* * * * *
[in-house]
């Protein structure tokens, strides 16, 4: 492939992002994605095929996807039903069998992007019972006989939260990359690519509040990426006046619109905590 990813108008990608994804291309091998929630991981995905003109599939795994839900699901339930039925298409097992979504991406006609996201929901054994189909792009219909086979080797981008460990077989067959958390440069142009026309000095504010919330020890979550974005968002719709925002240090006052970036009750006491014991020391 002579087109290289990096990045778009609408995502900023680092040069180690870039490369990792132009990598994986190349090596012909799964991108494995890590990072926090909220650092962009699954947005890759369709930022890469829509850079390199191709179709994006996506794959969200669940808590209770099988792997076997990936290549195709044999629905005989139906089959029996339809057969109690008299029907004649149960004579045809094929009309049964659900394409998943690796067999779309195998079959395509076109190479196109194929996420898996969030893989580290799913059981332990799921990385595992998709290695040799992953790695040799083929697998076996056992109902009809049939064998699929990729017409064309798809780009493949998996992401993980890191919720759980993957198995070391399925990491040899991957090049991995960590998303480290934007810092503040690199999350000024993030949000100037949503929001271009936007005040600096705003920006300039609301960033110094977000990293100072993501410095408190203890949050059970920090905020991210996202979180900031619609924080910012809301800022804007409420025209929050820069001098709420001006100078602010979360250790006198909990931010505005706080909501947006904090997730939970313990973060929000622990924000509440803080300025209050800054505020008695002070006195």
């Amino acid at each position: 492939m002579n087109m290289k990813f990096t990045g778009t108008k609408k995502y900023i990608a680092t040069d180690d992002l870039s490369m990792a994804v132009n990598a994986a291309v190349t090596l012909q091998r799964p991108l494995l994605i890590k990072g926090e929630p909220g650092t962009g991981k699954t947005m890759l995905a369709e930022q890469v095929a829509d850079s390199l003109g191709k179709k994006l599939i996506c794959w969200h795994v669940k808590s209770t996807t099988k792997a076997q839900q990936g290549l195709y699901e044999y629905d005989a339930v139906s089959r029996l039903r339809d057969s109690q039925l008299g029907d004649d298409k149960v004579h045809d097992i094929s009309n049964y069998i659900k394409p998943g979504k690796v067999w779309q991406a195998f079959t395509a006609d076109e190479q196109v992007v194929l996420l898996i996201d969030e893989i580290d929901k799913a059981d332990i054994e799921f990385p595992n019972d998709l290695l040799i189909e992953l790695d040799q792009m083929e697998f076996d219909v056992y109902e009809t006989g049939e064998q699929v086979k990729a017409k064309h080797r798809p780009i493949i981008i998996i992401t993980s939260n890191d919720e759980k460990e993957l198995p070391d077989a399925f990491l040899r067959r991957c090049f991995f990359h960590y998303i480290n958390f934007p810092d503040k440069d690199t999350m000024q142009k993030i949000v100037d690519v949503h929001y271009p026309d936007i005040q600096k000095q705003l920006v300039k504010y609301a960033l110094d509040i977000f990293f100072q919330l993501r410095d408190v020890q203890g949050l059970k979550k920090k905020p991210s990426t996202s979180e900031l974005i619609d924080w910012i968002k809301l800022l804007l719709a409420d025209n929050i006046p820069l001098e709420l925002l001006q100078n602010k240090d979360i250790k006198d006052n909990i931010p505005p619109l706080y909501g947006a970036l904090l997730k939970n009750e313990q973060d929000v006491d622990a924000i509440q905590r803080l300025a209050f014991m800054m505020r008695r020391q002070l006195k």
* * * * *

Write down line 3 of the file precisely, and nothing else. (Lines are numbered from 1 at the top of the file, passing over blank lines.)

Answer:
């Amino acid at each position: 492939m002579n087109m290289k990813f990096t990045g778009t108008k609408k995502y900023i990608a680092t040069d180690d992002l870039s490369m990792a994804v132009n990598a994986a291309v190349t090596l012909q091998r799964p991108l494995l994605i890590k990072g926090e929630p909220g650092t962009g991981k699954t947005m890759l995905a369709e930022q890469v095929a829509d850079s390199l003109g191709k179709k994006l599939i996506c794959w969200h795994v669940k808590s209770t996807t099988k792997a076997q839900q990936g290549l195709y699901e044999y629905d005989a339930v139906s089959r029996l039903r339809d057969s109690q039925l008299g029907d004649d298409k149960v004579h045809d097992i094929s009309n049964y069998i659900k394409p998943g979504k690796v067999w779309q991406a195998f079959t395509a006609d076109e190479q196109v992007v194929l996420l898996i996201d969030e893989i580290d929901k799913a059981d332990i054994e799921f990385p595992n019972d998709l290695l040799i189909e992953l790695d040799q792009m083929e697998f076996d219909v056992y109902e009809t006989g049939e064998q699929v086979k990729a017409k064309h080797r798809p780009i493949i981008i998996i992401t993980s939260n890191d919720e759980k460990e993957l198995p070391d077989a399925f990491l040899r067959r991957c090049f991995f990359h960590y998303i480290n958390f934007p810092d503040k440069d690199t999350m000024q142009k993030i949000v100037d690519v949503h929001y271009p026309d936007i005040q600096k000095q705003l920006v300039k504010y609301a960033l110094d509040i977000f990293f100072q919330l993501r410095d408190v020890q203890g949050l059970k979550k920090k905020p991210s990426t996202s979180e900031l974005i619609d924080w910012i968002k809301l800022l804007l719709a409420d025209n929050i006046p820069l001098e709420l925002l001006q100078n602010k240090d979360i250790k006198d006052n909990i931010p505005p619109l706080y909501g947006a970036l904090l997730k939970n009750e313990q973060d929000v006491d622990a924000i509440q905590r803080l300025a209050f014991m800054m505020r008695r020391q002070l006195k």